Atmospheric transport back trajectories are viewable using the ESRL/GMD IADV web app.

Description of GMD's Isentropic Trajectories

The GMD Isentropic Transport Model was first used in a study of flow patterns for Barrow Observatory, Alaska (Harris & Kahl, 1994). Isentropic trajectories account for adiabatic vertical motions that air parcels may experience en route to their destinations. However, in the near-surface layer an air parcel cannot always be traced isentropically because the isentropic surface on which it is travelling may either intersect the ground or be ill-defined in an unstable boundary layer. This transport model, therefore, calculates trajectories on isentropic surfaces until the specified surface descends to within 100 m of the ground. At this point, the model switches to a layer-averaged mode, where an air parcel is advected by winds averaged through the layer 100-600 m above the surface topography. These heights were chosen to diminish the effects of surface friction and to represent winds in the lower boundary layer.

Input to the trajectory model is in the form of 2.5 degree latitude-longitude gridded meteorological parameters and topography furnished by the European Centre for Medium Range Weather Forecasts or the U.S. National Centers for Environmental Prediction. Most of the techniques employed in this model, such as the transformation from isobaric to isentropic coordinates, horizontal interpolation procedures, and the predictor-correction method for advection, derive from the earlier isobaric (Harris, 1982) and isentropic (Harris and Bodhaine, 1983) trajectory models. All trajectory models are subject to uncertainty arising from interpolation of sparse meteorological data, assumptions regarding vertical transport, observational errors, sub-grid-scale phenomenon, turbulence, convection, evaporation, and condensation. Five studies (Kuo et al., 1985; Kahl and Samson, 1986, 1988; Haagenson et al., 1987; Draxler, 1987) estimated average horizontal trajectory errors to be 140-290 km in 24 hrs. Trajectory uncertainties are also detailed in Merrill et al. (1985) and Harris (1992) and references therein.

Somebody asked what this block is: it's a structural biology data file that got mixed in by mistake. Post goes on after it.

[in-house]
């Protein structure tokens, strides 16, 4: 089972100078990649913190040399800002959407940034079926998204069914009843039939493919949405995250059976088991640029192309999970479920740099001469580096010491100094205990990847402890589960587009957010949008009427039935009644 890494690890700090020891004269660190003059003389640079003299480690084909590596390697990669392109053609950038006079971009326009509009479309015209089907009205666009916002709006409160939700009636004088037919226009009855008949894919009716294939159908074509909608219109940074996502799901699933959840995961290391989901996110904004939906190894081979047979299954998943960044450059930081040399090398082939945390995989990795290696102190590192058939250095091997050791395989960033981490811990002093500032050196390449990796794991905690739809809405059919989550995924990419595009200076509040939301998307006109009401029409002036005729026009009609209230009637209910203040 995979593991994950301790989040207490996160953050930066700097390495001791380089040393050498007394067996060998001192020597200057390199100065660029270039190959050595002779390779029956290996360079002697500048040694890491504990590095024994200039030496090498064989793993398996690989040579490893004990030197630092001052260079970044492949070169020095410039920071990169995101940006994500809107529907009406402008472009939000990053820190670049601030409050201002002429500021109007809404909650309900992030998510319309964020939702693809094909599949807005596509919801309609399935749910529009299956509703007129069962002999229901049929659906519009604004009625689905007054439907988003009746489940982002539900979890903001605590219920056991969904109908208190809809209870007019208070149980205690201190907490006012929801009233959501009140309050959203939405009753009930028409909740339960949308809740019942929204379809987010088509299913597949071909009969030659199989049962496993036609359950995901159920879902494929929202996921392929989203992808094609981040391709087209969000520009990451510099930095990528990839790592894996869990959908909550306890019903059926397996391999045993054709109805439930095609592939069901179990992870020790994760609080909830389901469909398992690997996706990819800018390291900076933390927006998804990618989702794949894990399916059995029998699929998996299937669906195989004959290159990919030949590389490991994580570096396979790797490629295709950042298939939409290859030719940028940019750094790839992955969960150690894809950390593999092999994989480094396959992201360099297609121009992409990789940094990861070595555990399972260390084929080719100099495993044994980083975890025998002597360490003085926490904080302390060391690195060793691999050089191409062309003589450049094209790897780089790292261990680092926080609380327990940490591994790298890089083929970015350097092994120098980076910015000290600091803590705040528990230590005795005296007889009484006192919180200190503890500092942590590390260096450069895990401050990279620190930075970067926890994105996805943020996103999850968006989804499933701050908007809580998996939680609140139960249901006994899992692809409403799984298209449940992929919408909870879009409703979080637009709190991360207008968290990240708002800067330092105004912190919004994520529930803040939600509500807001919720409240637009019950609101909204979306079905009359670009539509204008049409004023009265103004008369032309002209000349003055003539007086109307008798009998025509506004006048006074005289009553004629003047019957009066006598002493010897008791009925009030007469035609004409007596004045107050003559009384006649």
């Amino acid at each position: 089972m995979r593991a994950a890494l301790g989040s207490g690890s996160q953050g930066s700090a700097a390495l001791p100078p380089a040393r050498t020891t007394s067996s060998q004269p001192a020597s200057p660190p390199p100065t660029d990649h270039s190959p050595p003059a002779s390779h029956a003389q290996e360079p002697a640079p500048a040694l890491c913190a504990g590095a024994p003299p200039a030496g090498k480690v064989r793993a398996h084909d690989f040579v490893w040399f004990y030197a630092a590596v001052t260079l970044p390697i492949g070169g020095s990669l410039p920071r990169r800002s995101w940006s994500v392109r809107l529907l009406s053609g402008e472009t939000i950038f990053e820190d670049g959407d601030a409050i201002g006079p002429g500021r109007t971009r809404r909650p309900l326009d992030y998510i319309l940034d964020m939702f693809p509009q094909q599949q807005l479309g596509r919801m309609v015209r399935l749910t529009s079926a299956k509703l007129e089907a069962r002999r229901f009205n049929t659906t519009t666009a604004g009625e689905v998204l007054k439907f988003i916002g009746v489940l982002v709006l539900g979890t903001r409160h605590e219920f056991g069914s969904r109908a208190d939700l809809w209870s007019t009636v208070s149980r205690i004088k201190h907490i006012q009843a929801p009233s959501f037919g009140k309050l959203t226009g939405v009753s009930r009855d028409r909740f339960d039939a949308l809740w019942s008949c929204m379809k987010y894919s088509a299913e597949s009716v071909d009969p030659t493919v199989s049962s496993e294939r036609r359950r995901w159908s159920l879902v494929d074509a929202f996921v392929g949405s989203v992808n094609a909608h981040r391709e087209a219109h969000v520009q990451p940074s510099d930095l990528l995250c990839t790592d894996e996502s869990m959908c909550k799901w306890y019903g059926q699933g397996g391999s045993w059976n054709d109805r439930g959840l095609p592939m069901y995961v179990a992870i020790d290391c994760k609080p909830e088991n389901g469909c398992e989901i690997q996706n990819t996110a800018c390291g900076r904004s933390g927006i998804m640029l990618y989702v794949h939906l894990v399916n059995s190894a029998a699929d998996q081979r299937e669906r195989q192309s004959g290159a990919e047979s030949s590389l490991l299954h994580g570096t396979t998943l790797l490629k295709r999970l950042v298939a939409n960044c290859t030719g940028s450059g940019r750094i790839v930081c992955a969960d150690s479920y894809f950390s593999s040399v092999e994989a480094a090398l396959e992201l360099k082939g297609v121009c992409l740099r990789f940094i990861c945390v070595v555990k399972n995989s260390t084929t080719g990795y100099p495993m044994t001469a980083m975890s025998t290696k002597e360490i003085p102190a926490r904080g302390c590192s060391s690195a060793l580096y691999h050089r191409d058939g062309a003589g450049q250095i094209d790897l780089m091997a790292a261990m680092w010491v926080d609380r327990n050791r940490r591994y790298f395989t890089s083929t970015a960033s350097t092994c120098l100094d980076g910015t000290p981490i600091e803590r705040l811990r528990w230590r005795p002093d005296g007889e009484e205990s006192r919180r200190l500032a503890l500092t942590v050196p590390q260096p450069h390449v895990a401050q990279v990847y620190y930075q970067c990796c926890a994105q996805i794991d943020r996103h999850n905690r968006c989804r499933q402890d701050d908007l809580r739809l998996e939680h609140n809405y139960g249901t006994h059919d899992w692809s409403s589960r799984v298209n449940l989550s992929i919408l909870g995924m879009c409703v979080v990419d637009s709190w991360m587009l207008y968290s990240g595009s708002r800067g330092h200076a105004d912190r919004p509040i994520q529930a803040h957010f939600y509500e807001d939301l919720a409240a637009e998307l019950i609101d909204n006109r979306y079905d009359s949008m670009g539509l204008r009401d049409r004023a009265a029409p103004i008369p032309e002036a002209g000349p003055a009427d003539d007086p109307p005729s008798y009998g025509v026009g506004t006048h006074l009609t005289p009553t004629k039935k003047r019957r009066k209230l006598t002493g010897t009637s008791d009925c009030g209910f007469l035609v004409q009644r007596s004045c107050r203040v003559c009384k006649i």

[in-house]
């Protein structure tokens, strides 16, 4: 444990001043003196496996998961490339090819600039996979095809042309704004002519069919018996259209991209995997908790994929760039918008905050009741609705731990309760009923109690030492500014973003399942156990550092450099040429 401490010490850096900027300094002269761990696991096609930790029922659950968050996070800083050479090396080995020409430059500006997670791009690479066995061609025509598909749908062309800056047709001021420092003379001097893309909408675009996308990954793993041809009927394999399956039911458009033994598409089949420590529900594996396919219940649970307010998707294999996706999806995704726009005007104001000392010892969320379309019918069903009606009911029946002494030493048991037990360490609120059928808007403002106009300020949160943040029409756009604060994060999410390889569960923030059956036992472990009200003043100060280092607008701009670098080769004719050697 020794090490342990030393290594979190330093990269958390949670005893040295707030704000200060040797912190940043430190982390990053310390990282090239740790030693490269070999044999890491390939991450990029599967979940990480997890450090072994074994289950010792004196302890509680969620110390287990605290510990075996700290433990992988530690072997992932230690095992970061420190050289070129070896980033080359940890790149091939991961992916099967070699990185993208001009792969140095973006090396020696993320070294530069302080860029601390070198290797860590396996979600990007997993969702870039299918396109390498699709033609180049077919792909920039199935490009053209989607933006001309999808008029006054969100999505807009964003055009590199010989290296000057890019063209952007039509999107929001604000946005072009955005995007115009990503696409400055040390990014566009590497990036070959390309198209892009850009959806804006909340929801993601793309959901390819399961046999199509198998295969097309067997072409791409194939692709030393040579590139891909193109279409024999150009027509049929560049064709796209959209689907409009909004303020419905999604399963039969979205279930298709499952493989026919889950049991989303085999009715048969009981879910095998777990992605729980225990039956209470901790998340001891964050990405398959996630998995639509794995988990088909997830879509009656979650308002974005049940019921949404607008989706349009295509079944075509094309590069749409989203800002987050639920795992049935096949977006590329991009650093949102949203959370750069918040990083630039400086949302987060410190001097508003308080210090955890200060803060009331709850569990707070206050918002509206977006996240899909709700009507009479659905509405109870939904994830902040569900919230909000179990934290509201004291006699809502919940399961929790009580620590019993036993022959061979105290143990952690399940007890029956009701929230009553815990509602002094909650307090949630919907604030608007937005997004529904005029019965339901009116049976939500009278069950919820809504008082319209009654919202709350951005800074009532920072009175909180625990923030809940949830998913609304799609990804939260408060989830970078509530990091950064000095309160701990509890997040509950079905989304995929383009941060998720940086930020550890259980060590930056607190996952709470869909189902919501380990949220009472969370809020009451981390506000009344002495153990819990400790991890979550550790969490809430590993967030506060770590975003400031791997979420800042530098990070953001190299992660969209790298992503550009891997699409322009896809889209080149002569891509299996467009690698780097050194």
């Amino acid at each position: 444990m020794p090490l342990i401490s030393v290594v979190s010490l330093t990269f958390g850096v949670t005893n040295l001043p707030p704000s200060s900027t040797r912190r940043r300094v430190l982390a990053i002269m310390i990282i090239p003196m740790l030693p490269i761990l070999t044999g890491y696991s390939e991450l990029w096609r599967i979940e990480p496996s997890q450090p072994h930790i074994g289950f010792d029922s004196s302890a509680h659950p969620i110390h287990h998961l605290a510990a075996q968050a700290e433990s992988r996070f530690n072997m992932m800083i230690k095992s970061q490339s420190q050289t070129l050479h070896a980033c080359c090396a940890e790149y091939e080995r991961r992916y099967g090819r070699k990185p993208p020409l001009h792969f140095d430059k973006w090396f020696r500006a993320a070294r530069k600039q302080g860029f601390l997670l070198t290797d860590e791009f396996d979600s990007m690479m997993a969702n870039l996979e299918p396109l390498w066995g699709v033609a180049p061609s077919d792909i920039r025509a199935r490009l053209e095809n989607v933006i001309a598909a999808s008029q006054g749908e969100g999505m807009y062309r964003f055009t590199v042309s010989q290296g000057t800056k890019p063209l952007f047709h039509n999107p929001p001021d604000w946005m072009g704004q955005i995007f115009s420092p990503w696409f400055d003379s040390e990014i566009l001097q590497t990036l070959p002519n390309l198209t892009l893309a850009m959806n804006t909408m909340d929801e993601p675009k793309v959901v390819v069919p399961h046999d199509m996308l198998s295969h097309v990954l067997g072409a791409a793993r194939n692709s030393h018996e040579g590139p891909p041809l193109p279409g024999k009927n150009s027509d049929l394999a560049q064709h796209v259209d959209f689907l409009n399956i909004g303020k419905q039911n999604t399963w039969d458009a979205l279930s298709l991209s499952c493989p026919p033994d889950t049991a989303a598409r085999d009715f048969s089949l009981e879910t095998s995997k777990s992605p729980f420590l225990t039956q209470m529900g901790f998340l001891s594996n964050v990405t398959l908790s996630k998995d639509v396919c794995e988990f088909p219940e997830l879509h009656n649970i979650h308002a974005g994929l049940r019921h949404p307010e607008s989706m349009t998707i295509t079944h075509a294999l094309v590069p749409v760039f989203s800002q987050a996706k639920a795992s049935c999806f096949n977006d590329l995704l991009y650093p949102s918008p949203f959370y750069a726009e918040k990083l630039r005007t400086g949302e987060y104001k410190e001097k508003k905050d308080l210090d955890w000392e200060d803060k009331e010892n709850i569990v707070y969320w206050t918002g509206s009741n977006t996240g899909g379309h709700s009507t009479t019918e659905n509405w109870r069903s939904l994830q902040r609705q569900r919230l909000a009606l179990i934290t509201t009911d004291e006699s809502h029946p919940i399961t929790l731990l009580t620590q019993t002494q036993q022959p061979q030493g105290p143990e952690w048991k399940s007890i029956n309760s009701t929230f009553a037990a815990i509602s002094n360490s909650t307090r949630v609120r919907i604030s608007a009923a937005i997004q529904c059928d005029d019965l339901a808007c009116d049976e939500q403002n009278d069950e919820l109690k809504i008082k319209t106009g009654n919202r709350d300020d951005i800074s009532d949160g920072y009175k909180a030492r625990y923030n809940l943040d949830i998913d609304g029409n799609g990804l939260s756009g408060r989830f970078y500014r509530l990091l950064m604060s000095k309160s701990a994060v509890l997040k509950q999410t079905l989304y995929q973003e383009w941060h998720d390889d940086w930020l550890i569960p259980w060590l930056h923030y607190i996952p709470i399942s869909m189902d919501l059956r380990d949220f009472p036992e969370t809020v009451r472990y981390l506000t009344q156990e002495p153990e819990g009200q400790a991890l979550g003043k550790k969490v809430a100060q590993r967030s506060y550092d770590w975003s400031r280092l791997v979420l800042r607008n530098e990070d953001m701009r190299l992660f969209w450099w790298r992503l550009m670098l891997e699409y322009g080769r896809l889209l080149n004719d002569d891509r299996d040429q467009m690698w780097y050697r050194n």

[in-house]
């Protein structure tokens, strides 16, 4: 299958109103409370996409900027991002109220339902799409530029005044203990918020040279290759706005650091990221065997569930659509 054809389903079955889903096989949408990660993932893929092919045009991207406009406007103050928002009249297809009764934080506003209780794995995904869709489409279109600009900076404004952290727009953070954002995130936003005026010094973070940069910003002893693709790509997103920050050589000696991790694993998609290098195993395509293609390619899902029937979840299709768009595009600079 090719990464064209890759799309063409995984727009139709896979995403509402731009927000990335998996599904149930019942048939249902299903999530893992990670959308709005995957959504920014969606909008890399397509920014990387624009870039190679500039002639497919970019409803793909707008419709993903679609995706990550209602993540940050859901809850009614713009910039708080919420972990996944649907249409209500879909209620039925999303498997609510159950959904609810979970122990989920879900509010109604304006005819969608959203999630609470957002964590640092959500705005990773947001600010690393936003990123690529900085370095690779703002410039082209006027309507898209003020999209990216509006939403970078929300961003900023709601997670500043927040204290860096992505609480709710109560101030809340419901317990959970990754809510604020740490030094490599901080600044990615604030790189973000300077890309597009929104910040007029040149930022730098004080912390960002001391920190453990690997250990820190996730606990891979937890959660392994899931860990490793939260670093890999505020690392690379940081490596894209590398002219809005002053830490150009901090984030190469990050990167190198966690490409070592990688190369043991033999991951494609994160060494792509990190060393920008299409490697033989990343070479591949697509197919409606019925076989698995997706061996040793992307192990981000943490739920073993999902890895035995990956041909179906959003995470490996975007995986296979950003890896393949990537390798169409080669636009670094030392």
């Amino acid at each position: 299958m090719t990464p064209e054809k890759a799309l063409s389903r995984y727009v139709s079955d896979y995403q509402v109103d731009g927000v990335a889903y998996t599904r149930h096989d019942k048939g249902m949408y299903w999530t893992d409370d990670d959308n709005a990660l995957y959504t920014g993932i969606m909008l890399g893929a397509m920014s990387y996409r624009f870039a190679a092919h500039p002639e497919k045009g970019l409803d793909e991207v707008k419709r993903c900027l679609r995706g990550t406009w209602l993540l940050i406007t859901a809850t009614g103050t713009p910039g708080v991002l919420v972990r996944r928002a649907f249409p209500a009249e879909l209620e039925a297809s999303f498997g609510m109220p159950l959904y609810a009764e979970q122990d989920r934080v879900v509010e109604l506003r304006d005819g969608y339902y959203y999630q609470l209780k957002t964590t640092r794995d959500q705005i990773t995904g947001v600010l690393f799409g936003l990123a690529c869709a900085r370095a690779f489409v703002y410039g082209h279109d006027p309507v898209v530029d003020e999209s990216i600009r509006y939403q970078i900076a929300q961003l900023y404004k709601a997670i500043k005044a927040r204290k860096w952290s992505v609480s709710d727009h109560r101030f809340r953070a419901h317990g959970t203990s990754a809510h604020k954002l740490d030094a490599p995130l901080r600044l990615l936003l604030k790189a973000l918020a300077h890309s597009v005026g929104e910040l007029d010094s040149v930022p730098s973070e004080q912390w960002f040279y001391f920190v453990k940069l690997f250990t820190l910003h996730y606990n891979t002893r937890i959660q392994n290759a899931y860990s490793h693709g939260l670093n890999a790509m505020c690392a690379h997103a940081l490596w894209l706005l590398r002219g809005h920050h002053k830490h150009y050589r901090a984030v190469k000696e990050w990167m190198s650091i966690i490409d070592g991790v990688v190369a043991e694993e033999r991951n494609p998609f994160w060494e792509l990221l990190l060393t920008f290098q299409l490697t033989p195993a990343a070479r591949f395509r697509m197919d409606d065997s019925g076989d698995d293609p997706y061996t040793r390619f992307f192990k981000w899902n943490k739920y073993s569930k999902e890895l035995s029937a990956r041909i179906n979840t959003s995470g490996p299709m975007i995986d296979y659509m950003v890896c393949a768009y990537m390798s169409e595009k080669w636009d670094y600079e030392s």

Any given trajectory produced by this model should be reasonably representative of the large scale circulation, and as such, may be used to suggest potential source regions. However, this does not imply that a particular air parcel sampled at the trajectory destination followed this path.


Caveat

Trajectories have been shown to be sensitive to the different types of gridded data from which they are calculated; for example, those from the European Centre for Medium Range Weather Forecasts (ECMWF) vs those from the National Centers for Environmental Prediction (NCEP). In other words, different winds as input will produce different trajectories as output.

The standard source of input data for GMD trajectories is ECMWF, however the "realtime" trajectories are produced from NCEP data. These trajectories are labeled "Preliminary - based on NCEP met data. "


Description of isentropic trajectory plots.


Trajectory Example

  1. The first line of the title gives a 3-letter ID and the latitude and longitude of the destination.
  2. The second line gives the date (UT) of arrival.
  3. The third line of the title gives the potential temperature* of the transport surface for the 00 UT and 12 UT trajectories appearing on this page.
  4. The fourth line of the title, if present, indicates that the trajectories were created from NCEP MET data. If this line is absent, the the trajectories were created from ECMWF Operational Analyses Level III-B Basic Consolidated Dataset.
  5. The upper (large) plot shows the horizontal extent of the 00 UT (blue) and 12 UT (red) trajectories. Symbols along the trajectories mark the number of days back from the destination.
  6. The lower plot shows the height in kilometers along the 00 UT (blue) and 12 UT (red) trajectories. The X-axis gives the number of days back from the destination.
  7. The tables to the right give the height, pressure, and temperature along the trajectory for each day back. Day 0 indicates conditions at the destination.

    * Potential temperature is the temperature a dry parcel of air would have if brought to 1000 hPa adiabatically. This quantity should be conserved during adiabatic transport.


Atmospheric Transport Data Formats

Isentropic Trajectories